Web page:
Alzheimer’s Prevention Trials—The Future Looks Promising

Alzheimer’s Prevention Trials—The Future Looks Promising

Current prevalence estimates for late-onset Alzheimer’s disease LOAD in the United States (U.S.) is approximately 5.1 million.(1) By 2050 the projected prevalence of LOAD is expected to escalate to 13.8 million and a staggering 106.8 million worldwide.(2,3) Pharmacological treatments for LOAD such as cholinesterase inhibitors and NMDA receptor antagonists may slow its progression or attenuate specific molecular pathomechanisms associated with the disease process, but are not long term solutions or curative. While there is active research for more effective disease-modifying drugs* the lack of any significant breakthroughs in the treatment of the disease has propelled a paradigm shift away from focusing solely on a pharmaceutical solution to an inclusive prevention model that emphasizes risk reduction and ultimately the portentous global burden incurred by the disease.

Several clinical trials have recently explored the potential role of prevention-based interventions for decreasing the risk of late-onset Alzheimer’s disease (LOAD) and vascular dementia. The outcomes are encouraging. Multi-dimensional interventional strategies (implementing multiple treatment and prevention modalities simultaneously) versus mono-therapy (employing only with a single treatment modality e.g. drugs) has yielded promising results in reducing the eventual onset of dementia for aging individuals considered to be at higher risk. These trials highlight the potential effectiveness of preventive approaches for individuals deemed to have a higher risk for vascular dementia and LOAD and for the management of Mild Cognitive Impairment (MCI).**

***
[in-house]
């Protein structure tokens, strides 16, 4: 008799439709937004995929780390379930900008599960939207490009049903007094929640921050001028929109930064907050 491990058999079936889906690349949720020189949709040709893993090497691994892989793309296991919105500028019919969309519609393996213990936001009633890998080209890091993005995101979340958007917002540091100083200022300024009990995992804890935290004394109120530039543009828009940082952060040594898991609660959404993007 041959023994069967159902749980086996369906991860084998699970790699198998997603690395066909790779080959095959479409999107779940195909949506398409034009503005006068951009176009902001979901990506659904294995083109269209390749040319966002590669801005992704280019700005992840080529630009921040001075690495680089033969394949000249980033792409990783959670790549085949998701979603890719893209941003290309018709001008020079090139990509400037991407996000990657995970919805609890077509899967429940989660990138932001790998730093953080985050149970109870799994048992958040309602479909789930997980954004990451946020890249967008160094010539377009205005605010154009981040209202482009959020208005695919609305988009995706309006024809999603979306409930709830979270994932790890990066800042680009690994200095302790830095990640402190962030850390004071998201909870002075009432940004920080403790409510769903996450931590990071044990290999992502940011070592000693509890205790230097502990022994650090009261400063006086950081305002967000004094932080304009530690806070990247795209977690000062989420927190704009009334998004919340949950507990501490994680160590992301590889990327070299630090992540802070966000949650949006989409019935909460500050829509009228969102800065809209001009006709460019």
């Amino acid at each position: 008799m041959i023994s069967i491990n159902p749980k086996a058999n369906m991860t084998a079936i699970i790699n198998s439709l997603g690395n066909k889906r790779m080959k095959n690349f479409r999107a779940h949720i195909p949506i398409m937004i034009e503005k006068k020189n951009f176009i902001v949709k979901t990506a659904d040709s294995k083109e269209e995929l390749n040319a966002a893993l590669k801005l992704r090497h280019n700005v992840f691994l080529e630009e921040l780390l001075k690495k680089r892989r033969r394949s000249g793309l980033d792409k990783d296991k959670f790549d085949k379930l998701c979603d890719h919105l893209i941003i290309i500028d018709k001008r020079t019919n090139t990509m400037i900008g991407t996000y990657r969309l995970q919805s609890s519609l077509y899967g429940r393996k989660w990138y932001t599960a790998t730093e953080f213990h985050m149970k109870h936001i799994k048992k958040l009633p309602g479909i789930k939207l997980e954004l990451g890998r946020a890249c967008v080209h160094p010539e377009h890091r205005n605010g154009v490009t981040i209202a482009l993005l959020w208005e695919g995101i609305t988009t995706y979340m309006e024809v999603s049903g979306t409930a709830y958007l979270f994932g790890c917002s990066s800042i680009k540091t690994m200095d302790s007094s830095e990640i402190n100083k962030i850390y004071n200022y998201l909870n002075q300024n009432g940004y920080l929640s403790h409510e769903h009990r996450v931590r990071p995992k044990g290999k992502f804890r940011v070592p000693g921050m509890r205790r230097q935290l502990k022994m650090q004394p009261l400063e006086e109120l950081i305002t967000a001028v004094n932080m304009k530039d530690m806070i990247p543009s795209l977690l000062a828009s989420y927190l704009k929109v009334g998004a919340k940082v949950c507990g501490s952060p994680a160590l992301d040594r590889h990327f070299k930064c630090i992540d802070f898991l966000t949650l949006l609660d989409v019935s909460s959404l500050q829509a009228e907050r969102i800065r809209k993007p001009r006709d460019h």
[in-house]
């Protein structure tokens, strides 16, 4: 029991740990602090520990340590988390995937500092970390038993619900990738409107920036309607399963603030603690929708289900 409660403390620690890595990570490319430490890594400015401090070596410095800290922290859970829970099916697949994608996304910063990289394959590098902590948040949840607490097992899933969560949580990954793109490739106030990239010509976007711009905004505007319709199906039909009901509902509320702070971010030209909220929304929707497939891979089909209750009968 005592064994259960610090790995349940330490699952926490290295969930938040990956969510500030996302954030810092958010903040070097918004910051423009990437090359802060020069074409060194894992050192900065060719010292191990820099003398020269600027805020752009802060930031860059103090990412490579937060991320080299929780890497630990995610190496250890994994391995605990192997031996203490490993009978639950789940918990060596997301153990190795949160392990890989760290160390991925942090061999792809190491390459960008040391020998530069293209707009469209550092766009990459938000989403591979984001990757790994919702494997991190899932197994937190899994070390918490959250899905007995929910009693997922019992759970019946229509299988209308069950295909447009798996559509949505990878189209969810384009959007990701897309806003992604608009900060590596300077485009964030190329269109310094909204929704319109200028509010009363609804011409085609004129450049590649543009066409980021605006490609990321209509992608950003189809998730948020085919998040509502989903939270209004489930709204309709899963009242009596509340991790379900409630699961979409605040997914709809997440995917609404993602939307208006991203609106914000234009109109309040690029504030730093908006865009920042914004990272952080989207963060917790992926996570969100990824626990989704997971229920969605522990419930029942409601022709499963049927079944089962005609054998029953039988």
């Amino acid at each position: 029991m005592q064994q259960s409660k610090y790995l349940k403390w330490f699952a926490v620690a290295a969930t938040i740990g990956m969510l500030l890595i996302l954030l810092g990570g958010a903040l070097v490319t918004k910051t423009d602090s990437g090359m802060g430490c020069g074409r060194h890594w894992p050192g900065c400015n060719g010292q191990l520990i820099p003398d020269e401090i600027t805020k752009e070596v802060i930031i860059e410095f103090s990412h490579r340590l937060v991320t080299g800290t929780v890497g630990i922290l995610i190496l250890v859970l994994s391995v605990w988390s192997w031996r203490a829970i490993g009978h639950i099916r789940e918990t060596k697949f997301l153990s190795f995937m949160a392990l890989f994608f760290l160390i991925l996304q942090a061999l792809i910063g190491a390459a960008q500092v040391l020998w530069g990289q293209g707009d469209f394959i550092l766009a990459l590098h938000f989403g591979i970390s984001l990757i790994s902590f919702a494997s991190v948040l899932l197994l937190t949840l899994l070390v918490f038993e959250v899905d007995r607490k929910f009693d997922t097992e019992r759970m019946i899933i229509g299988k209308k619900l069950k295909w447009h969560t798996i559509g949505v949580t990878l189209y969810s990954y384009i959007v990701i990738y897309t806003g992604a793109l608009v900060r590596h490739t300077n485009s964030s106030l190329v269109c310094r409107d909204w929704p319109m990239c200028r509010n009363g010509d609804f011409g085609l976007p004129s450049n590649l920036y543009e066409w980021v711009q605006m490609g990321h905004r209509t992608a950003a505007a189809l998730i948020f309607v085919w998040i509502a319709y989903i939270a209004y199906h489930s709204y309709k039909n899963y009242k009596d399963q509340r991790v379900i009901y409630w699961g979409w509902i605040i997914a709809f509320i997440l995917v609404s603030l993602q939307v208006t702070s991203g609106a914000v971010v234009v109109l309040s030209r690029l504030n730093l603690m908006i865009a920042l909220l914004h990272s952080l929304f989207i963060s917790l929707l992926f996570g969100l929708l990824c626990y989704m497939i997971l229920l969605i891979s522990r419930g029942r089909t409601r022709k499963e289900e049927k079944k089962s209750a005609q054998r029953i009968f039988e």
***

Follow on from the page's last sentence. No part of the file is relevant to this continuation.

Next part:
Oxidative Stress and the Thromboxane Receptor–A Central Pivot in the Production of Neurofibrillary Tangles and Amyloid-beta

Oxidative Stress and the Thromboxane Receptor–A Central Pivot in the Production of Neurofibrillary Tangles and Amyloid-beta

By Ralph Sanchez, MTCM, CNS, D.Hom.

New research published Oct. 13 by the journal Neurobiology of Aging revealed that the free radicals produced during oxidative stress bind to a protein receptor in the brain designated as “the Thromboxane Receptor A2 (TP)”. The study, “Modulation of AD Neuropathology and Memory Impairments by the Isoprostane F2α Is Mediated by the Thromboxane Receptor” demonstrated that oxygen free radicals actually bind to TP, and transmit signals to neuronal cells to increase the production of amyloid beta, and Neurofibrillary Tangles (abnormal phosphorylated microtubule-associated protein tau), the two major pathological lesions associated with Alzheimer’s disease. See illustration just below.

Plaques and Tangles in the Alzheimer’s Brain-Which One Is Most To Blame For Alzheimer’s Disease?

Plaques and Tangles in the Alzheimer’s Brain-Which One Is Most To Blame For Alzheimer’s Disease?

The two hallmark lesions that are associated with the damage that occurs in Alzheimer’s disease (AD) are neurofibrillary tangles and amyloid plaques (see pic 1). Processes involving inflammation, oxidative stress, * mitochondrial dysfunction, ** brain cholesterol dynamics (1) and others are tied into the formation of plaques and tangles. However, there has been a long-standing debate in the research community as to whether one lesion or the other is primarily responsible for the AD process.

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